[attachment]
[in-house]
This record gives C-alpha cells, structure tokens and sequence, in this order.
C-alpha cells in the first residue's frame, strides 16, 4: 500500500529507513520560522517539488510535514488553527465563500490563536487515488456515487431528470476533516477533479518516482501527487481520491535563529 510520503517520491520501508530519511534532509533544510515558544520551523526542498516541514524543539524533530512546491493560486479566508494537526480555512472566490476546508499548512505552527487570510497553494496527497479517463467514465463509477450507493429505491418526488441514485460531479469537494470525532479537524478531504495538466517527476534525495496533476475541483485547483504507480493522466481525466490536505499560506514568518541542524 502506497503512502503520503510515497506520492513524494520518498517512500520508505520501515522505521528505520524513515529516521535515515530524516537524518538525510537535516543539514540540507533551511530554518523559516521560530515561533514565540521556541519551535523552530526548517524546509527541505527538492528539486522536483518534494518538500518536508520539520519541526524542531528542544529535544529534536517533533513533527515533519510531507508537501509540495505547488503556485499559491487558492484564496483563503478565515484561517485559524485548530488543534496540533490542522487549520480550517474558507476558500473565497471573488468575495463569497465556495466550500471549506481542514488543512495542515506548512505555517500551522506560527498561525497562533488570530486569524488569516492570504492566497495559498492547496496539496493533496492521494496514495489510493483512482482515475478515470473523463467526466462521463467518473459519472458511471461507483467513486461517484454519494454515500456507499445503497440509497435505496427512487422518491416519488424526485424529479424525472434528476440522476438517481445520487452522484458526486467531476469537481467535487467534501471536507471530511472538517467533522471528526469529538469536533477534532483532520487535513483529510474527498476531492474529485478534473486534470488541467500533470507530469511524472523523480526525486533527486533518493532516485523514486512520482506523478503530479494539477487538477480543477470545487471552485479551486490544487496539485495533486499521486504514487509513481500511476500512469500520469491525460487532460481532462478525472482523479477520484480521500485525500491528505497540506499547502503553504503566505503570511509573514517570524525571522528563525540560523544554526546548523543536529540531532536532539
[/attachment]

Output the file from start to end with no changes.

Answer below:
[in-house]
This record gives C-alpha cells, structure tokens and sequence, in this order.
C-alpha cells in the first residue's frame, strides 16, 4: 500500500529507513520560522517539488510535514488553527465563500490563536487515488456515487431528470476533516477533479518516482501527487481520491535563529 510520503517520491520501508530519511534532509533544510515558544520551523526542498516541514524543539524533530512546491493560486479566508494537526480555512472566490476546508499548512505552527487570510497553494496527497479517463467514465463509477450507493429505491418526488441514485460531479469537494470525532479537524478531504495538466517527476534525495496533476475541483485547483504507480493522466481525466490536505499560506514568518541542524 502506497503512502503520503510515497506520492513524494520518498517512500520508505520501515522505521528505520524513515529516521535515515530524516537524518538525510537535516543539514540540507533551511530554518523559516521560530515561533514565540521556541519551535523552530526548517524546509527541505527538492528539486522536483518534494518538500518536508520539520519541526524542531528542544529535544529534536517533533513533527515533519510531507508537501509540495505547488503556485499559491487558492484564496483563503478565515484561517485559524485548530488543534496540533490542522487549520480550517474558507476558500473565497471573488468575495463569497465556495466550500471549506481542514488543512495542515506548512505555517500551522506560527498561525497562533488570530486569524488569516492570504492566497495559498492547496496539496493533496492521494496514495489510493483512482482515475478515470473523463467526466462521463467518473459519472458511471461507483467513486461517484454519494454515500456507499445503497440509497435505496427512487422518491416519488424526485424529479424525472434528476440522476438517481445520487452522484458526486467531476469537481467535487467534501471536507471530511472538517467533522471528526469529538469536533477534532483532520487535513483529510474527498476531492474529485478534473486534470488541467500533470507530469511524472523523480526525486533527486533518493532516485523514486512520482506523478503530479494539477487538477480543477470545487471552485479551486490544487496539485495533486499521486504514487509513481500511476500512469500520469491525460487532460481532462478525472482523479477520484480521500485525500491528505497540506499547502503553504503566505503570511509573514517570524525571522528563525540560523544554526546548523543536529540531532536532539